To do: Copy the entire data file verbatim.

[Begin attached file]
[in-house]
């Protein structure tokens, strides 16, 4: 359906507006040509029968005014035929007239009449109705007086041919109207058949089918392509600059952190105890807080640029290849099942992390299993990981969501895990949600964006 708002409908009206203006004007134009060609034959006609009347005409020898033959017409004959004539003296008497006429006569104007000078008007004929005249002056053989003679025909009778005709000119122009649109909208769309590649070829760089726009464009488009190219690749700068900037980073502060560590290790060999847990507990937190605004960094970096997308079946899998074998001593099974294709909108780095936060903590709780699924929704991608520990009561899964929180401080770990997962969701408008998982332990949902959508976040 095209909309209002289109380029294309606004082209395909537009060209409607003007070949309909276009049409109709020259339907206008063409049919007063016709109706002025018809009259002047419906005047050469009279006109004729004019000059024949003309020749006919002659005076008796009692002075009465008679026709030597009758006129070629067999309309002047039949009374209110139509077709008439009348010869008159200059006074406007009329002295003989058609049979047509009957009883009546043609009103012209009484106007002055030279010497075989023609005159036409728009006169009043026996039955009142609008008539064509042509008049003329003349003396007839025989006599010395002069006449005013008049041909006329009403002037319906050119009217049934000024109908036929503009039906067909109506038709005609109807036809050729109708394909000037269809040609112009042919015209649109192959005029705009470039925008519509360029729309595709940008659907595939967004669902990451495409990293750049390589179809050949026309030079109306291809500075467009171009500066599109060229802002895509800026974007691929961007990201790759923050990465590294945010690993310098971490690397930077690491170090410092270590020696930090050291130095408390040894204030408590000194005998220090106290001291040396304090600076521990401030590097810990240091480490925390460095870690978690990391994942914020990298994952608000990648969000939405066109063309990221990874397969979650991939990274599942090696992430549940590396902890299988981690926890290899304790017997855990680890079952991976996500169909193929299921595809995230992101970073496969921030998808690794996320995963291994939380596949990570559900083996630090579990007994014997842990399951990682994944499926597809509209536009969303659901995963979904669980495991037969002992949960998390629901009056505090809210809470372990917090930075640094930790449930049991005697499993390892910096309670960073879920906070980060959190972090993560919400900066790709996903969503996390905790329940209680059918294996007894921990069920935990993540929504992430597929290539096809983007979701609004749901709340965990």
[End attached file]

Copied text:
[in-house]
């Protein structure tokens, strides 16, 4: 359906507006040509029968005014035929007239009449109705007086041919109207058949089918392509600059952190105890807080640029290849099942992390299993990981969501895990949600964006 708002409908009206203006004007134009060609034959006609009347005409020898033959017409004959004539003296008497006429006569104007000078008007004929005249002056053989003679025909009778005709000119122009649109909208769309590649070829760089726009464009488009190219690749700068900037980073502060560590290790060999847990507990937190605004960094970096997308079946899998074998001593099974294709909108780095936060903590709780699924929704991608520990009561899964929180401080770990997962969701408008998982332990949902959508976040 095209909309209002289109380029294309606004082209395909537009060209409607003007070949309909276009049409109709020259339907206008063409049919007063016709109706002025018809009259002047419906005047050469009279006109004729004019000059024949003309020749006919002659005076008796009692002075009465008679026709030597009758006129070629067999309309002047039949009374209110139509077709008439009348010869008159200059006074406007009329002295003989058609049979047509009957009883009546043609009103012209009484106007002055030279010497075989023609005159036409728009006169009043026996039955009142609008008539064509042509008049003329003349003396007839025989006599010395002069006449005013008049041909006329009403002037319906050119009217049934000024109908036929503009039906067909109506038709005609109807036809050729109708394909000037269809040609112009042919015209649109192959005029705009470039925008519509360029729309595709940008659907595939967004669902990451495409990293750049390589179809050949026309030079109306291809500075467009171009500066599109060229802002895509800026974007691929961007990201790759923050990465590294945010690993310098971490690397930077690491170090410092270590020696930090050291130095408390040894204030408590000194005998220090106290001291040396304090600076521990401030590097810990240091480490925390460095870690978690990391994942914020990298994952608000990648969000939405066109063309990221990874397969979650991939990274599942090696992430549940590396902890299988981690926890290899304790017997855990680890079952991976996500169909193929299921595809995230992101970073496969921030998808690794996320995963291994939380596949990570559900083996630090579990007994014997842990399951990682994944499926597809509209536009969303659901995963979904669980495991037969002992949960998390629901009056505090809210809470372990917090930075640094930790449930049991005697499993390892910096309670960073879920906070980060959190972090993560919400900066790709996903969503996390905790329940209680059918294996007894921990069920935990993540929504992430597929290539096809983007979701609004749901709340965990």